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    Desperate Houselords

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    Desperate Houselords: Love, Lust & Loss in 16th Century France For a film titled after a central female character, THE PRINCESS OF MONTPENSIER is a bit of an anomaly. There’s definitely a princess in there, but the film seems far more at ease when exploring the personalities of the various men in her life, of which there were plenty. This isn’t to say that she’s marginalized as a character; much like Helen of Troy from the Trojan War, the young princess Marie (played by Melanie Thierry) stirs up much passion in the lives of men surrounding her. She delivers them to love. She stirs them to combat. She even forces them to think. But, also like the ill-fated Helen, her story centers of the tragedies she cannot escape. Beauty may be only skin deep, but its effects can withstand several lifetimes. Marie de Mezieres loves her ruffian-cousin, Henri de Guise (Gaspard Ulliel), but, in order to secure noble standing as well as property, her scheming father promises her hand in marriage to the Prince de Montpensier (Gregoire Leprince-Ringuet). The “transaction” is sealed – indeed, the wedding and first coitus are witnessed by members of both families – and the prince orders his bride to be taken to his castle far away from lands currently waging war, Catholics versus Protestants. Once there, Marie is to be watched over and tutored to assume her role in society by the prince’s aide, Comte de Chabannes, a deserter given asylum by his one-time enemies. Under Chabannes’ watchful eyes, Marie becomes an aristocrat in her own right – a regular 16th century feminist – while she unknowingly awakens his heart to love again. Pursuing historical accuracy for his period drama, director Bertrand Tavernier recognized that his cast needed to be deliberately centered around young actors. After all, life expectancy in 16th century France was likely in the mid-30’s to early-40’s, with young males starting their own families by age 14. (These facts are clarified by a French historian in one of the disc’s slim but helpful extra features.) As a consequence, the average twenty-year-old back then had lived a fuller life – with more useful life experience for the times – compared to today’s average twenty-year-old. Hence, Tavernier took a gamble in crafting a historical epic around young lovers when most studios probably would’ve preferred securing more established, bankable A-list talent to tell the story of emotional depth, unrequited love, and grand wartime spectacle. Most importantly, does the risk pay off? The results are mixed. While none of the younger males in the story show decidedly great range, the script never truly calls for it. Leprince-Ringuet, as the somewhat self-tortured prince, gets the most screen time of the younger male leads, and he ably handles the highs and lows of armed conflict down to the quieter moments with his young bride. The rest of the men seem to be playing mostly with limited focus: Raphael Personnaz chews a bit of scenery as the shrewdly duplicitous Duc d’Anjou (heir to the throne), and Ulliel adequately captures youth’s carelessness with abandon. These three play well off one another – succinctly, they play far more effectively off one another than Thierry, as the princess, plays off any one of them – and that’s mostly because each represents a different passion in life: principle, carnal lust, and power. The princess’s story is far more interesting when these young houselords (the seduction of comfort versus the seduction of lust versus the seduction of power) are around, and therein lies the weakness of Tavernier’s gamble: perhaps Thierry wasn’t strong enough an actress to make this love-triangle – then love-quadrangle, then love-pentangle! – truly succeed. Singly opposite any of these young actors, Thierry seems outmatched if not cinematically flat. She captures some moments, but far too much of the ‘meat’ of these emotions rests on the shoulders of men for Thierry’s Marie to seem much more than the confused pawn the story required her to be. Where Thierry’s strengths feel far more legitimate is her pairing with Wilson, who serves as her mentor and genuine father figure. These two actors play amicable against one another’s strengths, deftly navigating through the forced roles they play in French society, reasonably concealing their true thoughts and desires until circumstances permit mutual moments of weakness. He answers her every challenge, and she questions his every wisdom. It’s a subtle emotional sparring match that works – the young maiden paired with a bachelor/mentor – precisely because of Thierry’s youthful obliviousness and Wilson’s learned experience. There’s a balance here that Tavernier saw in the script, and he capitalizes on it to good measure. It’s the only truly authentic relationship here, and, thankfully, it elevates all other relationships. While the film has great production values overall (scenery, locations, and costumes are splendid consistently), there are times that the picture feels unnecessarily bloated in order to absorb all that the cast and crew contributed; arguably, the film’s two-hour-plus run time (2:20) could’ve been trimmed, and perhaps the story wouldn’t have felt so languid in its final half-hour. And while some of the larger action sequences are expertly staged in the war-torn landscapes, the smaller pieces play more like an afterthought; in particular, much of the prince and Henri’s duel for Marie’s hand seems stiff and even amateurish by comparison. Some of this could be due to the reality of war when men were schooled to fight en masse instead of mano-a-mano. The fact that neither lands anything close to a fatal blow – not even so much as a scratch on the other – feels a bit dishonest, given the obvious aroused fury that brought them into conflict. The disc contains only a handful of special features. (Personally, I would’ve enjoyed a commentary track from the director, but, alas, it wasn’t meant to be.) First, there’s a brief segment featuring a French historian who clarifies the historical accuracy of the picture. Second, there’s another short film (less than five minutes) that’s shot in way-too-curious close-up; it’s a brief interview with the director discussing his intentions behind making the film the way he did, his hopes for storytelling, etc. Lastly, there’s a twenty minute actor interview that features Melanie Thierry and Raphael Personnaz discussing their interpretations of their characters as well as the challenges of working in period films. I believe it’s from a French television program, but I could be wrong. (Yes, the interviews are spoken in French, but it’s all subtitled.) THE PRINCESS OF MONTPENSIER is a grand tale told against a backdrop thick with grand themes. There’s as much duty and honor wrapped up in the story as there is love and obedience. It’s honest to say that the film won’t be for everyone’s tastes as it deliberately strives for a period authenticity not necessarily common to bodice-ripping romances (of which there are plenty of bodies but very little ripping). In fact, the only nudity featured is hardly gratuitous, but I won’t spoil it for those who discover its rather clinical expression of nuptials. Certainly, director (and master) Bertrand Tavernier weaves a tale where war remains an ugly reality; at times, he shows that the challenges of religion and nobility can be equally horrific. In the end, epics are always stories about the people who lived through these trying times, and, on that substance, PRINCESS takes its sweet time (maybe too long) in upturning every stone here – a calculated, deliberate retelling that’s possibly as much historic as it is contemporary. While the pacing is far from perfect, it’s definitely a tale worth discovering. In the fairness of disclosure, I wish to thanks the folks at MPI Home Video for providing me with this screener copy for the purposes of watching and reviewing this film.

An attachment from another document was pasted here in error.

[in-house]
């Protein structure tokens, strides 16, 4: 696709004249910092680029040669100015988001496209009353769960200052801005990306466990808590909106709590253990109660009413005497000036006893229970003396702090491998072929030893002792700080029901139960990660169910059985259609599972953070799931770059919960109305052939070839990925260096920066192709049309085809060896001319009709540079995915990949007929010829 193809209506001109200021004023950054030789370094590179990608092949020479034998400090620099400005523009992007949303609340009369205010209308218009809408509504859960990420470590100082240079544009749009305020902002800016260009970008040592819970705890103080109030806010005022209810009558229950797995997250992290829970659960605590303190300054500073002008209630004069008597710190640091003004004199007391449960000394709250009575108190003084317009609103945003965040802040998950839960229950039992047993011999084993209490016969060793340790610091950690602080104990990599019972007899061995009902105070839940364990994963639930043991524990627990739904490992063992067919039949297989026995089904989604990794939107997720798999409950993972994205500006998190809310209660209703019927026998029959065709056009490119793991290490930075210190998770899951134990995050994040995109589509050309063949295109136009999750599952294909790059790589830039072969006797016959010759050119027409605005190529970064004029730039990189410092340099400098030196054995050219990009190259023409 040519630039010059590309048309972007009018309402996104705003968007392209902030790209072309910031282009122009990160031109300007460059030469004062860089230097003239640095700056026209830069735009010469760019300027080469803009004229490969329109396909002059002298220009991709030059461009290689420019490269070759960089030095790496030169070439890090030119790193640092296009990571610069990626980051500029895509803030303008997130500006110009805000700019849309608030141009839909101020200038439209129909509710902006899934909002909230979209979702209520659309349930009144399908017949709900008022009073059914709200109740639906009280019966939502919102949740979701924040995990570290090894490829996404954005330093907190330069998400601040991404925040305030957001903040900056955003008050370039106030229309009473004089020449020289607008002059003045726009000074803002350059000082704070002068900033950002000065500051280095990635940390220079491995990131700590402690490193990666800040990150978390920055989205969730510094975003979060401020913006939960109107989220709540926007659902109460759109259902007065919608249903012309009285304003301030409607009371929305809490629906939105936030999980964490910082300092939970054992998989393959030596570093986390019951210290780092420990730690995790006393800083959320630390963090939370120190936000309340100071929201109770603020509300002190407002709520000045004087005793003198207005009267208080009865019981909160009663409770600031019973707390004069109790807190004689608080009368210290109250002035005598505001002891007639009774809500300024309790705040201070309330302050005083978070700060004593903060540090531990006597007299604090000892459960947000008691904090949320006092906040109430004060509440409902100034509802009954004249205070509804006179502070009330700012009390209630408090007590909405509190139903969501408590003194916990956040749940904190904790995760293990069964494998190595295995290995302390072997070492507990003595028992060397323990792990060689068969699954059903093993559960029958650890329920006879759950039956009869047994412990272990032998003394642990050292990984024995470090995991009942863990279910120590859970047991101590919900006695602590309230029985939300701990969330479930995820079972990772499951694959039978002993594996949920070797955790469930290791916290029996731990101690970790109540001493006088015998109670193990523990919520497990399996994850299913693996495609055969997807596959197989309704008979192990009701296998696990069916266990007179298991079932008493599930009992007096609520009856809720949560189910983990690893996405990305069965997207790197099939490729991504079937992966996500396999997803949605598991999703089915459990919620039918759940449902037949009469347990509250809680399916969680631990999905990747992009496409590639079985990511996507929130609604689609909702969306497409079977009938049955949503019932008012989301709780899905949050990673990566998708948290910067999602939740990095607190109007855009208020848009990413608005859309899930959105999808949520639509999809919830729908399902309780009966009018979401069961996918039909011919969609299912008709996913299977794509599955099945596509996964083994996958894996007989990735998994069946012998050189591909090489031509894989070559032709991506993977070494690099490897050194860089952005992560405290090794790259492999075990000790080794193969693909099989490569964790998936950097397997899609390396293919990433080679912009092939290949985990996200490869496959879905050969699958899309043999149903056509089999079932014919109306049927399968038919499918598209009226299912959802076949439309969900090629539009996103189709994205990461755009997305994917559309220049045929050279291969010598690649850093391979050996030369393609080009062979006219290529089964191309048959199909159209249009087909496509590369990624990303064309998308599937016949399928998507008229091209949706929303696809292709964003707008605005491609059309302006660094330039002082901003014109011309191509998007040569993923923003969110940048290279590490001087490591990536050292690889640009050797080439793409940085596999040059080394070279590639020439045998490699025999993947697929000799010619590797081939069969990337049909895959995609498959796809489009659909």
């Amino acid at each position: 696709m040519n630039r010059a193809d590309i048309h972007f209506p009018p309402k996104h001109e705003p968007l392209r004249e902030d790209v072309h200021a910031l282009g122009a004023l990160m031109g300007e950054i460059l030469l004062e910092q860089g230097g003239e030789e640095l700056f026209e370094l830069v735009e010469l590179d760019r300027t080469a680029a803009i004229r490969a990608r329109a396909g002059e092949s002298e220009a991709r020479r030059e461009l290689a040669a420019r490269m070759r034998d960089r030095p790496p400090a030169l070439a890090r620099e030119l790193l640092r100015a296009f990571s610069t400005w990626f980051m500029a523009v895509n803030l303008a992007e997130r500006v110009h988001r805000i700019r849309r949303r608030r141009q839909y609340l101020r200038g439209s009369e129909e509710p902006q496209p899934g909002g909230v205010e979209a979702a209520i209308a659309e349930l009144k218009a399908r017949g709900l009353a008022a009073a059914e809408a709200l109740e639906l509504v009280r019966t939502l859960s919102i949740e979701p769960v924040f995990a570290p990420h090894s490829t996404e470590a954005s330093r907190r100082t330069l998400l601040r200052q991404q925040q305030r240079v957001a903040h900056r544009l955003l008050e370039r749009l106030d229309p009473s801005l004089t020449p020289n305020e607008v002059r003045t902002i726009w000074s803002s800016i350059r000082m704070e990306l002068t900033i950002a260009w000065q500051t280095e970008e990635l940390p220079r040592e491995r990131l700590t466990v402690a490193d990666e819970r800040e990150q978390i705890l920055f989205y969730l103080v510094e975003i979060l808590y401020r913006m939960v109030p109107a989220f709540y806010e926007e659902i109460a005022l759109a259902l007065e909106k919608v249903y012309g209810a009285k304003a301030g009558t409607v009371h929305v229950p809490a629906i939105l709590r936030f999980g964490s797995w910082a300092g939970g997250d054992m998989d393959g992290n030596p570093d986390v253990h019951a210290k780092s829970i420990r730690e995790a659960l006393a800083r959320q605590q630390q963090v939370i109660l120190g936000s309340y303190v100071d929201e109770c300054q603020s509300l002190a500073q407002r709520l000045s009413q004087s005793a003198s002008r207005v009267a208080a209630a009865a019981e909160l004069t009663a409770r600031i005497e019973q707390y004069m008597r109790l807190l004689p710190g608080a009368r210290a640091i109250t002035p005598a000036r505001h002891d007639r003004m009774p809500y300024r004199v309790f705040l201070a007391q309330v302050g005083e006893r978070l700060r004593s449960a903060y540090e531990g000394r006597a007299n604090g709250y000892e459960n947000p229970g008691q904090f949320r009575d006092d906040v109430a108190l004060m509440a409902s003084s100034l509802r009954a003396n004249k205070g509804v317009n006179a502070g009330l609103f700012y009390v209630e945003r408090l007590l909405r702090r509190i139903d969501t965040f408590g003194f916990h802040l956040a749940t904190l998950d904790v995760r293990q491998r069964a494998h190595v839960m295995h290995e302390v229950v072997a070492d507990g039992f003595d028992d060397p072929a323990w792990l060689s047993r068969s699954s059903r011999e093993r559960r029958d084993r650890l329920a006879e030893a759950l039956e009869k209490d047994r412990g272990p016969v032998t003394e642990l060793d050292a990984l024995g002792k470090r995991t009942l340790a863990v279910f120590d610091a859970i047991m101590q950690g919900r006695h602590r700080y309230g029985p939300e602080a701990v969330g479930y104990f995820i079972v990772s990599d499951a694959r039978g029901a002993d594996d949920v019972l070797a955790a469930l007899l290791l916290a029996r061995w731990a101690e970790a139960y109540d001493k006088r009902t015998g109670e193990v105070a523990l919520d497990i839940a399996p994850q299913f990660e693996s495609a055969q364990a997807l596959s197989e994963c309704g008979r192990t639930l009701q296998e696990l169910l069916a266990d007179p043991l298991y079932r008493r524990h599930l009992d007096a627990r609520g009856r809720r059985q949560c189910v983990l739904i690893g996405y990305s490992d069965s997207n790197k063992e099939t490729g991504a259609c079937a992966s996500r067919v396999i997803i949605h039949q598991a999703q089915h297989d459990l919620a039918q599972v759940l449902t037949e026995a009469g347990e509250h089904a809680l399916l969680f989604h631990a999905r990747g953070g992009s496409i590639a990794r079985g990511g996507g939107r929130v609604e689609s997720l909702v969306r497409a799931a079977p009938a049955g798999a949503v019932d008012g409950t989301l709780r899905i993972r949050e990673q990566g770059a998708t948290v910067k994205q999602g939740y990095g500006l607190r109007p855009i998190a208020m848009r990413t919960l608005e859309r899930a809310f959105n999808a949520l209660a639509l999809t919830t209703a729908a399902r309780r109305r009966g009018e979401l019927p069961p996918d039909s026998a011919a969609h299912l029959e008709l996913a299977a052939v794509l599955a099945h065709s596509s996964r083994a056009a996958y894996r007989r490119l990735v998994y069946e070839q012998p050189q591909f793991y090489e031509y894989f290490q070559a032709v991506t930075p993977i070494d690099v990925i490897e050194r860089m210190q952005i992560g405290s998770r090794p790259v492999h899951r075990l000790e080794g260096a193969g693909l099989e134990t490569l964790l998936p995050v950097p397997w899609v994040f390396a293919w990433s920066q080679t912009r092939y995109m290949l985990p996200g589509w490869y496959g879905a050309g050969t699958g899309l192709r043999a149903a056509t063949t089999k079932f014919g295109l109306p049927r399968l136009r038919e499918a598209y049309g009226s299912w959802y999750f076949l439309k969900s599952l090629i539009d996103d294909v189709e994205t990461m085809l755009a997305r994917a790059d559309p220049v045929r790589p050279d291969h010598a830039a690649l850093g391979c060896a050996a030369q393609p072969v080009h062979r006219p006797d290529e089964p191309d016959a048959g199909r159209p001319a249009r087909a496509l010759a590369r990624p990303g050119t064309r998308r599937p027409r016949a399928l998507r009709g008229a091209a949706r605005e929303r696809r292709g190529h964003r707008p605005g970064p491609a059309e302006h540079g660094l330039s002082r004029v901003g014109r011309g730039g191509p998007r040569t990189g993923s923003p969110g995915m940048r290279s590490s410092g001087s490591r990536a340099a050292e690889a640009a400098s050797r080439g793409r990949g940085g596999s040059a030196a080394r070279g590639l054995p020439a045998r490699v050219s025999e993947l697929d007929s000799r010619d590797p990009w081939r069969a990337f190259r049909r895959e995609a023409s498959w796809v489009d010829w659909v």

I would recommend this to a friend